Re: [Sidrops] weak validation is unfit for production (Was: Reason for Outage report)

Tim Bruijnzeels <tim@nlnetlabs.nl> Mon, 31 August 2020 08:47 UTC

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From: Tim Bruijnzeels <tim@nlnetlabs.nl>
In-Reply-To: <20200829184819.GL88356@bench.sobornost.net>
Date: Mon, 31 Aug 2020 10:47:39 +0200
Cc: Nathalie Trenaman <nathalie@ripe.net>, sidrops@ietf.org
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To: Job Snijders <job@ntt.net>
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Subject: Re: [Sidrops] weak validation is unfit for production (Was: Reason for Outage report)
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Hi,

> On 29 Aug 2020, at 20:48, Job Snijders <job@ntt.net> wrote:
> 
>> This is why I believe Tim’s suggestion for a flag day sounds
>> reasonable to me. We have to inform CAs about the impact changing the
>> behaviour of RPs has on them. 
> 
> A flag day to release a security update? Flag day's generally are used
> for other types of events.

To be clear: I suggested a flag day for encoding issues which are not *critical*. No CA is big enough to fail if there is a critical issue.

Fact is that if you take the position that any object which is not 100% specification compliant MUST be considered invalid, then NONE of the current validators are secure.

The ARIN issue was related to wrong encoding. The relevant RFC is pretty easy to misinterpret. But while there is a mandated encoding here, the error did not change the semantics. Furthermore the signature algorithm is defined by the RPKI RFCs - and the object has a whole could be validated. There never was a chance of different interpretations. There never was a chance of the signature being valid over modified content. So, wrong as this may have been, qualifying this as a critical issue is somewhat questionable. And given that the RFC was not very clear, it was right that RP implementers questioned the issue raised before implementing.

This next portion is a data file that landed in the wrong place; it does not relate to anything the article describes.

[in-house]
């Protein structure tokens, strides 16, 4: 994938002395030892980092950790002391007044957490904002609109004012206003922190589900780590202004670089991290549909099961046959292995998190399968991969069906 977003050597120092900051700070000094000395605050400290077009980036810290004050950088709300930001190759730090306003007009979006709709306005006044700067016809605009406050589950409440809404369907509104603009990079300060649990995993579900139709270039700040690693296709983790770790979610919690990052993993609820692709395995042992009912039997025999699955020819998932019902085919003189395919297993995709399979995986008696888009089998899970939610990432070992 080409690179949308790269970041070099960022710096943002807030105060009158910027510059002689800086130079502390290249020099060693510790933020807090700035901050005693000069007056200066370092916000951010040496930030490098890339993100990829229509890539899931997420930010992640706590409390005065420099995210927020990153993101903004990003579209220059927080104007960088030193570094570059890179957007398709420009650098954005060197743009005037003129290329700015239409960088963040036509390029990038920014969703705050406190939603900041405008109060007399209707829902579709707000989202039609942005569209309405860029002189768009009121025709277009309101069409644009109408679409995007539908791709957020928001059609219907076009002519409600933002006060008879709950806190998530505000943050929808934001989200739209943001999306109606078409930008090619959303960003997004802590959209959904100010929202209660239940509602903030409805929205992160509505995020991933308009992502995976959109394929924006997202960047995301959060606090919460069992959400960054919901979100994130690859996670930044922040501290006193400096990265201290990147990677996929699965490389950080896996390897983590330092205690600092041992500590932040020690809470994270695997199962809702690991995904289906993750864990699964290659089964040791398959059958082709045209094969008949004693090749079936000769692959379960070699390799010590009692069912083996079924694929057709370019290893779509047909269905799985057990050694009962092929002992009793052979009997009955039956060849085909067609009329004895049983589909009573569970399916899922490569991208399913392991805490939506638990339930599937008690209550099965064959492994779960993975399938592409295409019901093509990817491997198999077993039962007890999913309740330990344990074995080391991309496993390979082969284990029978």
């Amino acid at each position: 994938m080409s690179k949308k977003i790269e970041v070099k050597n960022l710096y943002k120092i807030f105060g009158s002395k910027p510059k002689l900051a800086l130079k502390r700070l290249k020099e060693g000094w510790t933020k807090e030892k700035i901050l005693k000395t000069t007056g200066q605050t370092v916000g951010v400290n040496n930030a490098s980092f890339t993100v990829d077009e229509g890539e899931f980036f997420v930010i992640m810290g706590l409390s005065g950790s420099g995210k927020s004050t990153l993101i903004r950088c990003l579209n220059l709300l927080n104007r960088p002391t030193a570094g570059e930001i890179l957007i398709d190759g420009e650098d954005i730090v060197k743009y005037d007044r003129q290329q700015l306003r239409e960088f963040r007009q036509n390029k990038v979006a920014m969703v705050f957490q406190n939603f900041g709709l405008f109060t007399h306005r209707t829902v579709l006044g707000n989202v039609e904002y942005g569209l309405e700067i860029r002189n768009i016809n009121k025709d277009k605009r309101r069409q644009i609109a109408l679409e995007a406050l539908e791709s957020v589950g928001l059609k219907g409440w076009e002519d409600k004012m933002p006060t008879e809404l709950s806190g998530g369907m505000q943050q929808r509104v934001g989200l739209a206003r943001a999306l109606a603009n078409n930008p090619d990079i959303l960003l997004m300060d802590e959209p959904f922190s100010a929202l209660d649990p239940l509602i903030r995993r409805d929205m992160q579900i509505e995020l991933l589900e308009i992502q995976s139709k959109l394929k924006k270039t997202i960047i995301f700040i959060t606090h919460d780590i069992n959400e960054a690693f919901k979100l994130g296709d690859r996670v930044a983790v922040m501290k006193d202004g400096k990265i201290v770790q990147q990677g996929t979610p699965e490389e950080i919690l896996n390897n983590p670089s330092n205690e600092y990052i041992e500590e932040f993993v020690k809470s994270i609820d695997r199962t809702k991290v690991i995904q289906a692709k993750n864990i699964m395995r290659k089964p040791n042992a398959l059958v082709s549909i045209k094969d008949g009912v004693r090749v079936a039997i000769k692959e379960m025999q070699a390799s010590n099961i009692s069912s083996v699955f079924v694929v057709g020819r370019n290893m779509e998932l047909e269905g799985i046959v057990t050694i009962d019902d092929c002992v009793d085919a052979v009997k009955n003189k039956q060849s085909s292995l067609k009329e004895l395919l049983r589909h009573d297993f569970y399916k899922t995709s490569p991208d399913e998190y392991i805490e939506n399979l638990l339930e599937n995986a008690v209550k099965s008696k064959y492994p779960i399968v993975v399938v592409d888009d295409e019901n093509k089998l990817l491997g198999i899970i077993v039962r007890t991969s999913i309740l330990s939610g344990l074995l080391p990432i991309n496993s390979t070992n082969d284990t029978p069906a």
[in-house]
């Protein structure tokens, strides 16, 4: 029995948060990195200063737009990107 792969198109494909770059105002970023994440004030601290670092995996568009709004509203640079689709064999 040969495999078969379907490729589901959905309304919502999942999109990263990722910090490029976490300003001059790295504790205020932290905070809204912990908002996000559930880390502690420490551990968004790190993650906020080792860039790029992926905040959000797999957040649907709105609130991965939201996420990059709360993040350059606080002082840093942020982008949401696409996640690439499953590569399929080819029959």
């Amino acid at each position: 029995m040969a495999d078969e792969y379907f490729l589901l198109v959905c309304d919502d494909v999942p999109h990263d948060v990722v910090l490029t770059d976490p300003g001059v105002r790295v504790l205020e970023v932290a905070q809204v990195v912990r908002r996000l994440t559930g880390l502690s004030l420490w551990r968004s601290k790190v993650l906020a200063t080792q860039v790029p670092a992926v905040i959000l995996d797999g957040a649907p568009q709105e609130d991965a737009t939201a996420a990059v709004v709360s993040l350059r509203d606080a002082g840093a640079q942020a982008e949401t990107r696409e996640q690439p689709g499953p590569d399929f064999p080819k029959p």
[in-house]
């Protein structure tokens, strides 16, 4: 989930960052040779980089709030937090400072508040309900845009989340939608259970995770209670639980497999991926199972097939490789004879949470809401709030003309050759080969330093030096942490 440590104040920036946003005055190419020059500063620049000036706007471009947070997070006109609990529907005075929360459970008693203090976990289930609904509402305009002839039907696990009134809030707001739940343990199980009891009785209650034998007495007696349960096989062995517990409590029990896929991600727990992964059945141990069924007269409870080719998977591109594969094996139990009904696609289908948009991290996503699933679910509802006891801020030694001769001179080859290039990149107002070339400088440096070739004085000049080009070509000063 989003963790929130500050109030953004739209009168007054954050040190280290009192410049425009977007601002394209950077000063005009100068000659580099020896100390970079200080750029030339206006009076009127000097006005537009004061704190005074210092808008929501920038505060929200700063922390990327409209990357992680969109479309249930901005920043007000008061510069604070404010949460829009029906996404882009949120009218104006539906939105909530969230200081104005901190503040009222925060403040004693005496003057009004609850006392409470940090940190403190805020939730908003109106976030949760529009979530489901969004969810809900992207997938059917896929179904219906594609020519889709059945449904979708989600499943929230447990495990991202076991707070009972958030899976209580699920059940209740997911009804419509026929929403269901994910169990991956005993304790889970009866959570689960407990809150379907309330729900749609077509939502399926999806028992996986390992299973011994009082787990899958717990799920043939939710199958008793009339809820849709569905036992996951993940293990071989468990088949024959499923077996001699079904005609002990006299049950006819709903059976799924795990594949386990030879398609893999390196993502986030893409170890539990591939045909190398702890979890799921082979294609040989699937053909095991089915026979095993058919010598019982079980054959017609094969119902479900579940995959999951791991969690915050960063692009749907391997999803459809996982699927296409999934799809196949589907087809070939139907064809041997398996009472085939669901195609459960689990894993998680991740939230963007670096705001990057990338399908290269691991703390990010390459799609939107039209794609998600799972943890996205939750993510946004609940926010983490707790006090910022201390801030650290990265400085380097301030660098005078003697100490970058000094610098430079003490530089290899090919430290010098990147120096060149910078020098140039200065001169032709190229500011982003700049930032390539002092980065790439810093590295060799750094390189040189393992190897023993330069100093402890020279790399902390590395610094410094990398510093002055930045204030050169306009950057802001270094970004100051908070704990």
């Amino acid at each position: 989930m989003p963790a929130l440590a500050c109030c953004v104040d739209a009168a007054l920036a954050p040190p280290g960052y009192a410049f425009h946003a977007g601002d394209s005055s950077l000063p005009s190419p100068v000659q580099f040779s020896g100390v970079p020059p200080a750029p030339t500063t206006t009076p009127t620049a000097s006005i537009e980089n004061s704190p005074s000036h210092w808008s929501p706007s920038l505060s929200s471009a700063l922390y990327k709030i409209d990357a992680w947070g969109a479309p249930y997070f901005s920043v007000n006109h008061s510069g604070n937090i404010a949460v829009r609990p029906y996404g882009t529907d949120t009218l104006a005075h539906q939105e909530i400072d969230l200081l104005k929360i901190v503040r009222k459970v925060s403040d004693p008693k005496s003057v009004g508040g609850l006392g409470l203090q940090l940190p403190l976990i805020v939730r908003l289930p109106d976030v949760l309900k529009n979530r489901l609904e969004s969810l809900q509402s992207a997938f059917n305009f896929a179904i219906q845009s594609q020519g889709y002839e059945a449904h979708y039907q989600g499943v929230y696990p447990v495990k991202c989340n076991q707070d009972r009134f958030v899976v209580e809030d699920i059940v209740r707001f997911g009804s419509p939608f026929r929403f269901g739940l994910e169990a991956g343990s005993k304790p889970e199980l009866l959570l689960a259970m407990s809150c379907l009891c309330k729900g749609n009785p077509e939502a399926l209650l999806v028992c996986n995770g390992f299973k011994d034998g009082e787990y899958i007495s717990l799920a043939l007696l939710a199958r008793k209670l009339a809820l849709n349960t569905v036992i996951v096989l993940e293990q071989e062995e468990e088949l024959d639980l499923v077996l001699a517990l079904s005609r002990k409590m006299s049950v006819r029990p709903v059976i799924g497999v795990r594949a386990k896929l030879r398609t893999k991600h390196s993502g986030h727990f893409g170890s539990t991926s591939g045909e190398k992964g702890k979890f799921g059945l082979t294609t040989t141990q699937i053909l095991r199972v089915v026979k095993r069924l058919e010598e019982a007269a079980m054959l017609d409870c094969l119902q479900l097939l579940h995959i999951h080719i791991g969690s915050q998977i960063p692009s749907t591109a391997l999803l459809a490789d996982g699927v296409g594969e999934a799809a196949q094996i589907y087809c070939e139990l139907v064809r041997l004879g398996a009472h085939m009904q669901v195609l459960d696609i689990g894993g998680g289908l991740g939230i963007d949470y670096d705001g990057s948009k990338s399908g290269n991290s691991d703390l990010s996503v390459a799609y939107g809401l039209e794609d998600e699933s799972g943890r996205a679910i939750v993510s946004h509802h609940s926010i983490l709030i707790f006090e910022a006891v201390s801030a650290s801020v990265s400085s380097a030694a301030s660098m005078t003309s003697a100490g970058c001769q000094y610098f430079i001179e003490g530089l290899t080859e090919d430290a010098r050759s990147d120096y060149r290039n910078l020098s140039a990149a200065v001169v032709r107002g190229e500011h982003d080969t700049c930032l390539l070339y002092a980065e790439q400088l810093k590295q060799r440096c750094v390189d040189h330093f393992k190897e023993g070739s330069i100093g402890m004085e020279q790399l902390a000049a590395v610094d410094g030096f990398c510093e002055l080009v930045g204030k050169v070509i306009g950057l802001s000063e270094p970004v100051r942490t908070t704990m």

I could make equally bold statements on how routinator with the --strict option is in fact the only secure validator, because all others accept BER (not DER) encoded MFT and ROA objects. BER encoding is more complicated to decode - one issue in particular is that you do not necessarily know the size of compound values up front, and this has led to security issues in other applications. Surely, this is at least as bad, quite possibly worse. In practice, of course, we downloaded the objects and we can check their size before ending up here. So, while it is wrong, I would actually claim that this is not *critical*.

This should not stop us from improving. On the contrary. We can all learn from each other here. It is a very good goal to aim for 100% compliance, but it's going to require work from everyone to get there. This is why I suggested a flag day. Let's just focus our energy on working with each other, shall we?


- RP compliance checking

It is not easy to get to 100% checking in RPs. You can only test for things that you can think of - or things your library developers (openssl, bouncy castle etc) have thought of..

In days long past Rob Austein and Andrew Chi (then BBN) and I (then RIPE NCC) met to discuss validation corner cases. Andrew was able to generate all kinds of broken objects that our library simply could not generate (we could generate objects that we believe to be valid only). So, I was very grateful that he could do this and we could test our validation software. These objects are still used for regression testing in the RIPE NCC validator today. You can find them (100s of corner cases) here:
https://github.com/RIPE-NCC/rpki-commons/tree/master/src/test/resources/conformance

The ARIN encoding issue is not in there. Still, maybe this kind of set up can be useful for RP implementors again. It could be revived, extended, and hopefully be of use for all.


- CA compliance

Most implementations have code bases going back to 2011 or earlier. Most have automated tests in place using rcynic and/or the ripe ncc validator. Nowadays there are many more options available. My advice would be that all CA developers start testing with all RP implementations they can get their hands on, and use 'strict mode' where available.


As for processes.. if we can get RP and CA developers to agree, I think we can move forward on this without the need for an RFC even. It's a matter of organising things for sure. But I believe that other flag days (e.g. DNS) were just co-ordinated between all parties involved.


Kind regards,
Tim